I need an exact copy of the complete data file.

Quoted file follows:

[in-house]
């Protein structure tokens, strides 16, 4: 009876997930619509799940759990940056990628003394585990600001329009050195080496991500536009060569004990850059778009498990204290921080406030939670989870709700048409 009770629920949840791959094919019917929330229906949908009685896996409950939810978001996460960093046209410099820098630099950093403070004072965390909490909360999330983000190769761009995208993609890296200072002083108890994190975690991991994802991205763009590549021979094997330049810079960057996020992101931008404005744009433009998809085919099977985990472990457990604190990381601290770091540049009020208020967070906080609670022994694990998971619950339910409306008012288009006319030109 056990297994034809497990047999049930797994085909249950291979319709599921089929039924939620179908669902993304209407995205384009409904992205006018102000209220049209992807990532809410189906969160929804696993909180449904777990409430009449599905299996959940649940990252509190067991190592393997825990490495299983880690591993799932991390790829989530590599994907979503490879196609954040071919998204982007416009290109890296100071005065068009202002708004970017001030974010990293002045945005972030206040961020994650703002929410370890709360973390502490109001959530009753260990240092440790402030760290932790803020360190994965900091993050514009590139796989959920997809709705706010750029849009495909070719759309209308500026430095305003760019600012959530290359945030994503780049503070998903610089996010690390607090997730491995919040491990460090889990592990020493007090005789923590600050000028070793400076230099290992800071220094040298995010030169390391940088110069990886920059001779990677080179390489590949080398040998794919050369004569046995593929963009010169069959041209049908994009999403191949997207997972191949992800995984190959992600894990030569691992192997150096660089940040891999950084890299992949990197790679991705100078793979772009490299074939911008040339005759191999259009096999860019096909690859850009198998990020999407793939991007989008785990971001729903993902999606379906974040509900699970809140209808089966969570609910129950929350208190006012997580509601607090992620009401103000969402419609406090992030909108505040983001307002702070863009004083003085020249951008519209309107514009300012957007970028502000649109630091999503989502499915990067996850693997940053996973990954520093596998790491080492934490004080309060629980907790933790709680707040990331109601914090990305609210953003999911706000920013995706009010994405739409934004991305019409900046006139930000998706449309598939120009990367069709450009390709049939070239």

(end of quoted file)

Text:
[in-house]
């Protein structure tokens, strides 16, 4: 009876997930619509799940759990940056990628003394585990600001329009050195080496991500536009060569004990850059778009498990204290921080406030939670989870709700048409 009770629920949840791959094919019917929330229906949908009685896996409950939810978001996460960093046209410099820098630099950093403070004072965390909490909360999330983000190769761009995208993609890296200072002083108890994190975690991991994802991205763009590549021979094997330049810079960057996020992101931008404005744009433009998809085919099977985990472990457990604190990381601290770091540049009020208020967070906080609670022994694990998971619950339910409306008012288009006319030109 056990297994034809497990047999049930797994085909249950291979319709599921089929039924939620179908669902993304209407995205384009409904992205006018102000209220049209992807990532809410189906969160929804696993909180449904777990409430009449599905299996959940649940990252509190067991190592393997825990490495299983880690591993799932991390790829989530590599994907979503490879196609954040071919998204982007416009290109890296100071005065068009202002708004970017001030974010990293002045945005972030206040961020994650703002929410370890709360973390502490109001959530009753260990240092440790402030760290932790803020360190994965900091993050514009590139796989959920997809709705706010750029849009495909070719759309209308500026430095305003760019600012959530290359945030994503780049503070998903610089996010690390607090997730491995919040491990460090889990592990020493007090005789923590600050000028070793400076230099290992800071220094040298995010030169390391940088110069990886920059001779990677080179390489590949080398040998794919050369004569046995593929963009010169069959041209049908994009999403191949997207997972191949992800995984190959992600894990030569691992192997150096660089940040891999950084890299992949990197790679991705100078793979772009490299074939911008040339005759191999259009096999860019096909690859850009198998990020999407793939991007989008785990971001729903993902999606379906974040509900699970809140209808089966969570609910129950929350208190006012997580509601607090992620009401103000969402419609406090992030909108505040983001307002702070863009004083003085020249951008519209309107514009300012957007970028502000649109630091999503989502499915990067996850693997940053996973990954520093596998790491080492934490004080309060629980907790933790709680707040990331109601914090990305609210953003999911706000920013995706009010994405739409934004991305019409900046006139930000998706449309598939120009990367069709450009390709049939070239």